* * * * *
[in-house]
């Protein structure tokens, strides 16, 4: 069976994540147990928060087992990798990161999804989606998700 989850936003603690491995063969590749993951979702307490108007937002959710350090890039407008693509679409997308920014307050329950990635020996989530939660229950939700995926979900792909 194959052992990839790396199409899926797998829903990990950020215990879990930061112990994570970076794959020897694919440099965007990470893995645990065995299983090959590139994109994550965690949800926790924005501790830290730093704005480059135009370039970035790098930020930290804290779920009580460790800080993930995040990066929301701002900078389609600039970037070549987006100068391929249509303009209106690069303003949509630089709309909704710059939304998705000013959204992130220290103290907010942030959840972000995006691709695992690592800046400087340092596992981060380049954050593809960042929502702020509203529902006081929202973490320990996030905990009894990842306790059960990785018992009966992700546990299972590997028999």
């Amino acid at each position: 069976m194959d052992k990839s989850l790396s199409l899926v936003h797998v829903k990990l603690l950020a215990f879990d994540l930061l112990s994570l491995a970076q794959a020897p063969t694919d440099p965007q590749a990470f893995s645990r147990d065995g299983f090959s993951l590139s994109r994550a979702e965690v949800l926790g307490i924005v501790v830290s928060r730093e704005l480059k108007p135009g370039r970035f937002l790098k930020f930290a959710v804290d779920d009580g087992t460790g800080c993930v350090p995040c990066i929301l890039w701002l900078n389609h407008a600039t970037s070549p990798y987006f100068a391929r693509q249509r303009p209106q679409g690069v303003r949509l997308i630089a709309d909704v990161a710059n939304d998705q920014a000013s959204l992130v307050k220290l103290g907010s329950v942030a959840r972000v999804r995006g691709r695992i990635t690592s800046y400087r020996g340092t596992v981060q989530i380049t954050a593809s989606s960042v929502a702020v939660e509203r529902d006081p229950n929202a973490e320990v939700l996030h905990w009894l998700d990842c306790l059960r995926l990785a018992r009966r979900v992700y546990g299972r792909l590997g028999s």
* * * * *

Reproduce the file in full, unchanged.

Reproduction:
[in-house]
């Protein structure tokens, strides 16, 4: 069976994540147990928060087992990798990161999804989606998700 989850936003603690491995063969590749993951979702307490108007937002959710350090890039407008693509679409997308920014307050329950990635020996989530939660229950939700995926979900792909 194959052992990839790396199409899926797998829903990990950020215990879990930061112990994570970076794959020897694919440099965007990470893995645990065995299983090959590139994109994550965690949800926790924005501790830290730093704005480059135009370039970035790098930020930290804290779920009580460790800080993930995040990066929301701002900078389609600039970037070549987006100068391929249509303009209106690069303003949509630089709309909704710059939304998705000013959204992130220290103290907010942030959840972000995006691709695992690592800046400087340092596992981060380049954050593809960042929502702020509203529902006081929202973490320990996030905990009894990842306790059960990785018992009966992700546990299972590997028999």
């Amino acid at each position: 069976m194959d052992k990839s989850l790396s199409l899926v936003h797998v829903k990990l603690l950020a215990f879990d994540l930061l112990s994570l491995a970076q794959a020897p063969t694919d440099p965007q590749a990470f893995s645990r147990d065995g299983f090959s993951l590139s994109r994550a979702e965690v949800l926790g307490i924005v501790v830290s928060r730093e704005l480059k108007p135009g370039r970035f937002l790098k930020f930290a959710v804290d779920d009580g087992t460790g800080c993930v350090p995040c990066i929301l890039w701002l900078n389609h407008a600039t970037s070549p990798y987006f100068a391929r693509q249509r303009p209106q679409g690069v303003r949509l997308i630089a709309d909704v990161a710059n939304d998705q920014a000013s959204l992130v307050k220290l103290g907010s329950v942030a959840r972000v999804r995006g691709r695992i990635t690592s800046y400087r020996g340092t596992v981060q989530i380049t954050a593809s989606s960042v929502a702020v939660e509203r529902d006081p229950n929202a973490e320990v939700l996030h905990w009894l998700d990842c306790l059960r995926l990785a018992r009966r979900v992700y546990g299972r792909l590997g028999s």